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Sanctuary’s Open and Closed Fishing Areas Compared to Test Policy Effectiveness

Published on: 06/06/2012
Research Area(s): Marine Spatial Ecology

Scientists from the National Centers for Coastal Ocean Science are comparing several areas of Gray’s Reef National Marine Sanctuary to help Sanctuary officials differentiate changes to fish populations due to natural events, or whether the changes derive from human activities.The multi-agency research cruise runs from May 27 – June 9, 2012.

The researchers gather data to compare fish communitiesand their habitat between a smallresearch-only area, closed to all fishing and diving for a limited time, with the remainder of the sanctuary where hook-and-line fishing, handlining andscuba divingare permitted.

The research area allowsinvestigations to evaluate possibleimpacts from fishingon the sanctuary’snatural resources by providing a zone free of human activities and impacts tohabitats or populations that result fromthose activities. The research area also allows scientists to moreaccurately determine the effects ofnatural events (e.g., hurricanes) andcycles (e.g., droughts) on the sanctuary, according to the October 2011Federal Register Notice.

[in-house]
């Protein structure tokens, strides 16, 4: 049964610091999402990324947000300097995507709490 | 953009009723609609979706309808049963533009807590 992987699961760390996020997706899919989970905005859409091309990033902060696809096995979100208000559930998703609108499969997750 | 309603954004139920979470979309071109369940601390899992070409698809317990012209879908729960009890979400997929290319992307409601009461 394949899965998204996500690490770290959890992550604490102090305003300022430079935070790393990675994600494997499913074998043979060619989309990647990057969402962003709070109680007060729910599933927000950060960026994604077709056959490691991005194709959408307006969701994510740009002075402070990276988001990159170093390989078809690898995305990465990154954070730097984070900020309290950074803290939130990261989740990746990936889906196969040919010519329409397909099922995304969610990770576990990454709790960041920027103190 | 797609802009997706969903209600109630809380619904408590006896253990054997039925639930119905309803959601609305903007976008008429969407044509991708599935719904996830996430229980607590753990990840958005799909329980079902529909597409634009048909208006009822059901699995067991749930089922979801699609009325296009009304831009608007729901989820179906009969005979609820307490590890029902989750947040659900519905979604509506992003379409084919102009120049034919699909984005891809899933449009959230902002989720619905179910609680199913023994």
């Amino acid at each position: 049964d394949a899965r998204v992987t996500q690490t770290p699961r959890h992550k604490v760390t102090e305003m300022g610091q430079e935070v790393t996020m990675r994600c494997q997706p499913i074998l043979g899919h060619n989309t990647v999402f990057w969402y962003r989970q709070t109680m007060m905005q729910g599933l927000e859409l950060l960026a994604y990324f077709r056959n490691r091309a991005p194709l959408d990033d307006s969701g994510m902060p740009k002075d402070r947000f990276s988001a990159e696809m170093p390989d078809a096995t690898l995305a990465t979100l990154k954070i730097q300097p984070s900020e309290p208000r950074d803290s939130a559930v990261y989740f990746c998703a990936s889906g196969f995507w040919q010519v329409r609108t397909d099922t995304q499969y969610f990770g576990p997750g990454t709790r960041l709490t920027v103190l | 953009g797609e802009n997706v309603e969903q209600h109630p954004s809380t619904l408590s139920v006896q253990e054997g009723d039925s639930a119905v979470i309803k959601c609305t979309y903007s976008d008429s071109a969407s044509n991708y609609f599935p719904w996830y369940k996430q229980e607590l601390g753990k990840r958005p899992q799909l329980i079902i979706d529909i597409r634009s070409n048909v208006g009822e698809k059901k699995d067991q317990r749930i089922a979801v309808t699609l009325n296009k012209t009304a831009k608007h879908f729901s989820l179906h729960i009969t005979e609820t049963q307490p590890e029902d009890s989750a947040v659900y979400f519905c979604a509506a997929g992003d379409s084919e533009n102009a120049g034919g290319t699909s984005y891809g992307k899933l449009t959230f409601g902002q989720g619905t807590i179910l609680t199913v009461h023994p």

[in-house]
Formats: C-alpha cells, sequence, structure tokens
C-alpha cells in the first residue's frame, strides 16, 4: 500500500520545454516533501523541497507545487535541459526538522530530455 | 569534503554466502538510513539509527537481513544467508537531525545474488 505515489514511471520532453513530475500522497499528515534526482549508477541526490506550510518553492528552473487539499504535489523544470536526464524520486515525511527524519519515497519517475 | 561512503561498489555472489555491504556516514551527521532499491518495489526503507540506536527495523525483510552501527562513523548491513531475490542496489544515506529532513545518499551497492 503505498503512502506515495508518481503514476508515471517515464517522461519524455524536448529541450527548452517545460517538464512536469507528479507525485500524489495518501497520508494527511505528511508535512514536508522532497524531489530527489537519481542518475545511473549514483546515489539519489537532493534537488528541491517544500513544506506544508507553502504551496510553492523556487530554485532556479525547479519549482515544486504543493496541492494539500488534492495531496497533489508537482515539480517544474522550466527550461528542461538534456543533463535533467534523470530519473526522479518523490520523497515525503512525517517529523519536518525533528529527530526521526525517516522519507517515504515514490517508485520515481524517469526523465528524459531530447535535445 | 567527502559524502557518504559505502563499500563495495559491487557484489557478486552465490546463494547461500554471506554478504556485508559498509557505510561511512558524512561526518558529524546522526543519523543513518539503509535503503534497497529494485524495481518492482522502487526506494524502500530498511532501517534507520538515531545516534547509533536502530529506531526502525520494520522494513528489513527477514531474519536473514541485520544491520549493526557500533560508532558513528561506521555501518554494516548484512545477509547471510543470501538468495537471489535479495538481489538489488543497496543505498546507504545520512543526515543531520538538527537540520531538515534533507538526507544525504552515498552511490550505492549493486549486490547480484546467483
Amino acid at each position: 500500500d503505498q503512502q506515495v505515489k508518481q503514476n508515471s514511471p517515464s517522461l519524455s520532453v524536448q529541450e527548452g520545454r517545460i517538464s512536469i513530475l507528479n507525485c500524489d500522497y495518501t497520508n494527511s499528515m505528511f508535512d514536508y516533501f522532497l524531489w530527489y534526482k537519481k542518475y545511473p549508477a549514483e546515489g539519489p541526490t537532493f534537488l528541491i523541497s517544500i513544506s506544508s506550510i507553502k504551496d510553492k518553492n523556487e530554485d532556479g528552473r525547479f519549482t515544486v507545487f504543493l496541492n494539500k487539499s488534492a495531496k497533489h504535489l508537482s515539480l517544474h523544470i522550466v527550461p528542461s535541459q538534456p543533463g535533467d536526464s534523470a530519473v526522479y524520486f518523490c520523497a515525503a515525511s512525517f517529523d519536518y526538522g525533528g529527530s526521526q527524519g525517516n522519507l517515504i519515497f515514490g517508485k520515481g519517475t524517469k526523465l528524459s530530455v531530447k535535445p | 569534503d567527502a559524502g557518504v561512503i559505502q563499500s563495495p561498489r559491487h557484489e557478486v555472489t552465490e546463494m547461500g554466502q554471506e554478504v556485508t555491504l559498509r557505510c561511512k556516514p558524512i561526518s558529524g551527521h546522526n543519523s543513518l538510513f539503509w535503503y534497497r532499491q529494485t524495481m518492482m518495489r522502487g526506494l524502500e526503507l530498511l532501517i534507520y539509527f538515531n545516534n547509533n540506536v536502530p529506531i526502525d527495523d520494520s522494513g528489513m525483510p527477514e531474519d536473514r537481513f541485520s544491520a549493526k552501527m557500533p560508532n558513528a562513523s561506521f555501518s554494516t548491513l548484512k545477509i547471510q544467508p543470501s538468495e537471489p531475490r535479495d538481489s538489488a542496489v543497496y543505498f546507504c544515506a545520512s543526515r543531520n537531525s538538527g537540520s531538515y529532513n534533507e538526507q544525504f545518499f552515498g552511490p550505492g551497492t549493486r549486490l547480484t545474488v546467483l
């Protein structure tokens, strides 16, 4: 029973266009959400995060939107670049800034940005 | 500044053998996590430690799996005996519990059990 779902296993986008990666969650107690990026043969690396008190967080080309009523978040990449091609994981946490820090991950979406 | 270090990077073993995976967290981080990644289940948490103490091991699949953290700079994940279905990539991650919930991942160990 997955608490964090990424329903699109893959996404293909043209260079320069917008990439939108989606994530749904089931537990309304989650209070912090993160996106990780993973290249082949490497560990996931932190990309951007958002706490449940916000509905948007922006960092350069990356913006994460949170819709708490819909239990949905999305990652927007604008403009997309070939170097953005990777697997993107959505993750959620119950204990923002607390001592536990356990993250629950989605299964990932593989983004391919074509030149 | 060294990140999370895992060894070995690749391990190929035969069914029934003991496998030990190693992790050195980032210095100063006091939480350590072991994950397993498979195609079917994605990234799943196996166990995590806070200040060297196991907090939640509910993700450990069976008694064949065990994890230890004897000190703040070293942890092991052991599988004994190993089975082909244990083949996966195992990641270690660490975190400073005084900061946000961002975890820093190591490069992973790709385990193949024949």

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Gray’s Reef National Marine SanctuaryFinal Management Plan and Final Environmental ImpactStatement (PDF)

Gray’s Reef National Marine Sanctuary Program Report for October-December 2011

Savannah Morning News:Surgery at Gray’s Reef goes swimmingly

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